Management consultants PwC have published another report about global trends in the mining industry.

Mine 2015 examines the 40 largest mining companies in the world.

Here are some tidbits.  Those 40 companies as a group are market valued today at about $800 billion. That represents a halving of their value calculated four years ago.

The report has the interesting name “The gloves are off”.

Pone take away is the mining Shareholders are literally “ticked off” about the estimated $27 billion in corporate write offs because of poor investment decisions made by overly aggressive managers between 2006 and 2013.

Under pressure from shareholders, many of the top 40 companies cut capital spending 20% in 2014. Many of the so called greenfield projects are the ones taking the biggest hit. The company exploration budgets have been particularly cut.

Over the last 2 years, “the majors cut back their exploration spending by more than half to about $4.9 billion in 2014. The drop was from about $6.3 billion spent in 2013 and $12 billion spent in 2012. This is consistent with trends reported by multiple otyerbnewscsources.

The report makes note that the so called junior miners in this list of 40 has witnessed the worst in terms of their ability as a market group to raise greenfield exploration capital.

Obviously, many of the supporting rail and port projects have also been hurt, suspended, or dropped.

Contact PwC for more details.

More evidence of Mounting Risks to Keep Africa Growing

Still largely a very poor region, Africa faces economic hurdles is its hopes for growth

A Bloomberg report on 2 June shows evidence that African nations are facing mounting risks as they seek to extend two decades of stellar economic growth.

Stellar but uneven.

To read the entire Bloomberg report, go to


Here are some important points for my associates in the African rail industry.

In May The International Monetary Fund lowered its 2015 growth outlook for sub-Saharan Africa by 1.25 percentage points to 4.5%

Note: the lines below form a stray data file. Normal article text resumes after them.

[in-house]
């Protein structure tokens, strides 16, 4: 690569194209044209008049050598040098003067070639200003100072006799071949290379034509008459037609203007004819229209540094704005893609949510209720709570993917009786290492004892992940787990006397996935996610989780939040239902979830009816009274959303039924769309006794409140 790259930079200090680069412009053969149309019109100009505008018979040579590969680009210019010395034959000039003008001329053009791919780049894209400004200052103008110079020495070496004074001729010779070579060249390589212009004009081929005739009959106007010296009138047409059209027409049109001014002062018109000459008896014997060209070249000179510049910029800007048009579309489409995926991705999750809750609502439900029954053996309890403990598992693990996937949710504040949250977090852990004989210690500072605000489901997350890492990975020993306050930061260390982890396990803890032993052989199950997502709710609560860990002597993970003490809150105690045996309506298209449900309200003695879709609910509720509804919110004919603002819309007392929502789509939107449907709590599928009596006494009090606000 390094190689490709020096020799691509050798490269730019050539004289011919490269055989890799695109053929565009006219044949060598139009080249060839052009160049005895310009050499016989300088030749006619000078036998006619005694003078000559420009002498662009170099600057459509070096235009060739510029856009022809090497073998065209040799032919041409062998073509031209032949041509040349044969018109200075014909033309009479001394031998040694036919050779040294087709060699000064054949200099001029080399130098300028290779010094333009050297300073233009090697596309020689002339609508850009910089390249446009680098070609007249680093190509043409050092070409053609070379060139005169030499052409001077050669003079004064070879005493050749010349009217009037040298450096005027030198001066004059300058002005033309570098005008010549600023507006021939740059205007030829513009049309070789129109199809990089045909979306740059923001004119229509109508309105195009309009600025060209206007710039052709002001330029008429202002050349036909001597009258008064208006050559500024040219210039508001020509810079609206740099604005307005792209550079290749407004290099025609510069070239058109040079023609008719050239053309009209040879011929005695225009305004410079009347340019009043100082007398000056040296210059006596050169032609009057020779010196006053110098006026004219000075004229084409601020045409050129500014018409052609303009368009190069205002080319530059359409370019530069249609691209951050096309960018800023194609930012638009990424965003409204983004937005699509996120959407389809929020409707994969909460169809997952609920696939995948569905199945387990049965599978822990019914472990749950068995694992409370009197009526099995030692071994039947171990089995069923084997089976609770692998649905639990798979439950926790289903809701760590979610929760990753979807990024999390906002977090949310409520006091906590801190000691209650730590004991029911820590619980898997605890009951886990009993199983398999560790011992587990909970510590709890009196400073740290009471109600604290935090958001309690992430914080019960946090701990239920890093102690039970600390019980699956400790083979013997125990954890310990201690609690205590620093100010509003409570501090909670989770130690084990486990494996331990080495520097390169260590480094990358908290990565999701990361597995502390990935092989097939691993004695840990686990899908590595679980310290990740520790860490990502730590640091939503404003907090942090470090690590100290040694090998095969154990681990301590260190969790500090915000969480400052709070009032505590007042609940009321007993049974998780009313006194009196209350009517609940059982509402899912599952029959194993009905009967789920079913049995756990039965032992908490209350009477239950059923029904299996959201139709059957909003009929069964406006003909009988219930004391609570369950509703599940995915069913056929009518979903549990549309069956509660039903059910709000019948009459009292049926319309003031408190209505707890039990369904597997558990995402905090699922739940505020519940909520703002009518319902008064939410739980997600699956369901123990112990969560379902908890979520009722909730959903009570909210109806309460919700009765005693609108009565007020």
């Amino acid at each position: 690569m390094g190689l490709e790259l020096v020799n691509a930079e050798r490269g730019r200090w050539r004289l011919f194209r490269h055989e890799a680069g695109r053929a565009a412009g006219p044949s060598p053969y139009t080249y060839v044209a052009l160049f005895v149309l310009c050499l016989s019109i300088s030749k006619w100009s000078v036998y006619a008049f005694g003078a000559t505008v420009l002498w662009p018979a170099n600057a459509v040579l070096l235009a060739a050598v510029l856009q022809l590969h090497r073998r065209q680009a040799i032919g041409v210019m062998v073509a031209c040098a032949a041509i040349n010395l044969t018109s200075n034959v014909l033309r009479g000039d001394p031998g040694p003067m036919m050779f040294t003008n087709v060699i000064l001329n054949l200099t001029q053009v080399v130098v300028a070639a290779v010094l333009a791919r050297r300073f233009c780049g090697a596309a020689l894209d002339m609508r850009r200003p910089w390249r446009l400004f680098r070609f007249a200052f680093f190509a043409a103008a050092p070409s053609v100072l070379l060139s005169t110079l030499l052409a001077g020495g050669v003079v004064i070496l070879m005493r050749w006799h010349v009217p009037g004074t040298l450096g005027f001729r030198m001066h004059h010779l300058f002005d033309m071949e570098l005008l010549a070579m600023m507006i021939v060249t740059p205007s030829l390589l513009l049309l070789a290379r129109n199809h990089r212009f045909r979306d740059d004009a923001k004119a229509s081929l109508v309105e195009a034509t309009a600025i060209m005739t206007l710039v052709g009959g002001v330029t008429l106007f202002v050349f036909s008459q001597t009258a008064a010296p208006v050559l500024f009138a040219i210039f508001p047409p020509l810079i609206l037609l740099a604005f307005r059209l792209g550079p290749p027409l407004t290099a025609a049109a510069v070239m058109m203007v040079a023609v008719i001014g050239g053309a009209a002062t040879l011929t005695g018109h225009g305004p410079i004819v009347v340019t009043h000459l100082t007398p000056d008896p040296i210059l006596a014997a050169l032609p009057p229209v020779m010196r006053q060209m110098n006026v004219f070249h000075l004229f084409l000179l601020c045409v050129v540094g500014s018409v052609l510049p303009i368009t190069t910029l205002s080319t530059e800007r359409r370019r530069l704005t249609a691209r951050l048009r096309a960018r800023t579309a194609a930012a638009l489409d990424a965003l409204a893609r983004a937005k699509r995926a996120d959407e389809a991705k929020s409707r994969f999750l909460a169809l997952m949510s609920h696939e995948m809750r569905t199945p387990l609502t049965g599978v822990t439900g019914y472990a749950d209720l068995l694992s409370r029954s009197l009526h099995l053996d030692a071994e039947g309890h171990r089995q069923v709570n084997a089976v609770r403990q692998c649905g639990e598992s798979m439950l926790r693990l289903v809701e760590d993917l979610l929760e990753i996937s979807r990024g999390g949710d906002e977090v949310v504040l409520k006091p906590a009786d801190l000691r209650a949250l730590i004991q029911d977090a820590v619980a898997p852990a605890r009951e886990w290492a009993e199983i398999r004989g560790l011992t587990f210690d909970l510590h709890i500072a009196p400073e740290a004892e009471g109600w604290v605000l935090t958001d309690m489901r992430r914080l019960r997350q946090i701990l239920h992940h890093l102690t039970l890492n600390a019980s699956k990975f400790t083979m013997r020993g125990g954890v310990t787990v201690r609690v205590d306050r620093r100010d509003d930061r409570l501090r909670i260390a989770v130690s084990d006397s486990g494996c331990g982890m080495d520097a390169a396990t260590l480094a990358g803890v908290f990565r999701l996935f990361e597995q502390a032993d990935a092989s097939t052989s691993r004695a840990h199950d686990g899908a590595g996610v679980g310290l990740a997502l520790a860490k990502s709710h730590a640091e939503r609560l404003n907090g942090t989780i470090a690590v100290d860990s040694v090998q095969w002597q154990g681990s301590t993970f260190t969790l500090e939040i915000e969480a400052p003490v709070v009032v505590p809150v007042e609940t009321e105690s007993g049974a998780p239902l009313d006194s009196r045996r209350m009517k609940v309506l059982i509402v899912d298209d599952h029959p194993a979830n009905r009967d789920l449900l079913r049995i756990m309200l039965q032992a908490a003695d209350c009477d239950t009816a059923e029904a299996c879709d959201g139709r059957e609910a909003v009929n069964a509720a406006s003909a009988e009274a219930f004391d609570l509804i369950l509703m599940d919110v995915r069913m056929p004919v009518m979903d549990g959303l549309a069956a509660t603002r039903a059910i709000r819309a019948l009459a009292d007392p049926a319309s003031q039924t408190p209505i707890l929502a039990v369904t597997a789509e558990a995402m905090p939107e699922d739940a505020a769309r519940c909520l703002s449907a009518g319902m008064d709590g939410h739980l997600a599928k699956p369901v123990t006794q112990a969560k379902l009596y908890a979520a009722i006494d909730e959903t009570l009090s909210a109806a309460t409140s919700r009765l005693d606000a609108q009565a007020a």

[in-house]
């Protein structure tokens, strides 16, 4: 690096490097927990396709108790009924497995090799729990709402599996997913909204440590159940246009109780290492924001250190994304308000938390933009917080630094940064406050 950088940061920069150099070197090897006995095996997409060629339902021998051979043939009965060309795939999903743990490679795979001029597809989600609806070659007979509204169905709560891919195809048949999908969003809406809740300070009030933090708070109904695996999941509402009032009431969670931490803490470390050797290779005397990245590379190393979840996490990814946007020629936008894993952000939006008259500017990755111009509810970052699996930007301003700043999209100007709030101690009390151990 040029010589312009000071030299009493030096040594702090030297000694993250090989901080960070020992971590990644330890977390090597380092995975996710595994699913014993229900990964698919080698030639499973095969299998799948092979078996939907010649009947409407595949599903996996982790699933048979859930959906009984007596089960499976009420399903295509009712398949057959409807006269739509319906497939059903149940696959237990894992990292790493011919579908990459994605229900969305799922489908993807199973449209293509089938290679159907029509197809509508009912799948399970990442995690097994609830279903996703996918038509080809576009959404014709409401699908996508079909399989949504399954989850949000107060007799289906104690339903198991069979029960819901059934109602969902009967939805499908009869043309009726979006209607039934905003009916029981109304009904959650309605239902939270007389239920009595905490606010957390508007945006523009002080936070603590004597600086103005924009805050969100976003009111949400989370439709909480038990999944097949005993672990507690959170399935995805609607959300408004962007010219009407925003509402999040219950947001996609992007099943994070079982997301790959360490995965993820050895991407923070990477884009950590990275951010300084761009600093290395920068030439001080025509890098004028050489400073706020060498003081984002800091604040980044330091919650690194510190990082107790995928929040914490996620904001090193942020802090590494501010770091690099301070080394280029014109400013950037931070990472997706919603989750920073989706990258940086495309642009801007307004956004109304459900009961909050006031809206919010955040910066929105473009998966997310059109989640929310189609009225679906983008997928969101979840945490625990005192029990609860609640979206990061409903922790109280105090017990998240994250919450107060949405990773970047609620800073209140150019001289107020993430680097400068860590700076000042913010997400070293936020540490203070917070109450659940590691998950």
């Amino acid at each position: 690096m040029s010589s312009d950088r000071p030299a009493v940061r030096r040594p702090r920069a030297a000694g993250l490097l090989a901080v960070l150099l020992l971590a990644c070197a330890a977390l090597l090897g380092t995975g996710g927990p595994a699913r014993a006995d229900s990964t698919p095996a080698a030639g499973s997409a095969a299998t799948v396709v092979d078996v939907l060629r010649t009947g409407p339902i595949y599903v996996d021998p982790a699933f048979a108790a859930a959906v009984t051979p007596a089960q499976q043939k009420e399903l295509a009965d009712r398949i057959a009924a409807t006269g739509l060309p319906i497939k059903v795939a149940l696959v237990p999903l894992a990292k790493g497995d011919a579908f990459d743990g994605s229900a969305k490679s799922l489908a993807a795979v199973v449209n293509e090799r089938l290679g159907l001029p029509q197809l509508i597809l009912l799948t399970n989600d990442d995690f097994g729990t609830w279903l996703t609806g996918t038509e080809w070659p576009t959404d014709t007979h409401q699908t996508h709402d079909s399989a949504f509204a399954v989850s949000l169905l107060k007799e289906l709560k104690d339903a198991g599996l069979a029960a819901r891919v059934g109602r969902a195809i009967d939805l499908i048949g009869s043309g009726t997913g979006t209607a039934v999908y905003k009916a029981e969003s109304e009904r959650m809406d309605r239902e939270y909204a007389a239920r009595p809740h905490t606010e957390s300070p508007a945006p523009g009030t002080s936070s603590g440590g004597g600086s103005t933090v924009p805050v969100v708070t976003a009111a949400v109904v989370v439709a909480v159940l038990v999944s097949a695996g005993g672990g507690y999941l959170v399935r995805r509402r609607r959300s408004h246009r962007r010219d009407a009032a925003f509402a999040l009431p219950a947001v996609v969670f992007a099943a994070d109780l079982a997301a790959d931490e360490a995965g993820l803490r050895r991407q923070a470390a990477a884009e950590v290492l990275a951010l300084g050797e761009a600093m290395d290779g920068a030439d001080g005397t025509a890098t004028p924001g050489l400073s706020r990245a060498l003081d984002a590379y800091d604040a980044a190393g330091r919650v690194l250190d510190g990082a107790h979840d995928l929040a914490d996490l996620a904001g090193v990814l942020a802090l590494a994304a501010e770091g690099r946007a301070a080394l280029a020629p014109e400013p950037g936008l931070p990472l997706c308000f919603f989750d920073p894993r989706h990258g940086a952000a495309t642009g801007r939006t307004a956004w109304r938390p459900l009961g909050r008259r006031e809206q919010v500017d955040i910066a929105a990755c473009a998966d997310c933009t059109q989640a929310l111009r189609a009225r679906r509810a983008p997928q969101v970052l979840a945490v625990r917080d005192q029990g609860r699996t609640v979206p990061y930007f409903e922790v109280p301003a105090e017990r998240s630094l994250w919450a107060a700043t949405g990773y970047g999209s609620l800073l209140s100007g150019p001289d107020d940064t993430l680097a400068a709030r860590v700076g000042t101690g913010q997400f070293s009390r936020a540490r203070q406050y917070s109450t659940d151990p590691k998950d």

Based on multiple sources of evidence, economic growth in both Nigeria and South Africa is clearly slowing. “Sustaining Africa’s growth is going to prove increasingly challenging,” says Peter Attard Montalto (an economist at Nomura International Plc in London) in a conversation with Bloomberg reporters. Montalto points out that “competition for trade and investment within the continent is increasing. All countries will need to step up their game.”


Are the key government leaders, policy makers and company executives from companies meeting at this week’s World Economic Forum in Cape Town paying attention?

The forum will discuss growth in the context of a continent where 72% of the Sub Saharan population still lives in or at the brink of poverty (UN data). In numbers, that is a staggering 585,000,000 estimated souls.

IF (actually very likely) global commodity prices remain low or worse even decline further — then the African governments will have to go increasingly to a Plan B government budget cut approach. Most are not use to that tactic.

On the positive side, There is still selective growth in Africa.

Ernst & Young released a report to the public this week that shows Africa attracted $128 billion in foreign direct investment during 2014. That marked an increase year over year. However, the number of projects dropped by 8.4%.

On the negative side, a large number of mine and rail and port projects are on hold. Many indefinitely. My readers and clients have discussed this pattern before. Tonight’s report is just another confirmation of the pattern.

Where and on What?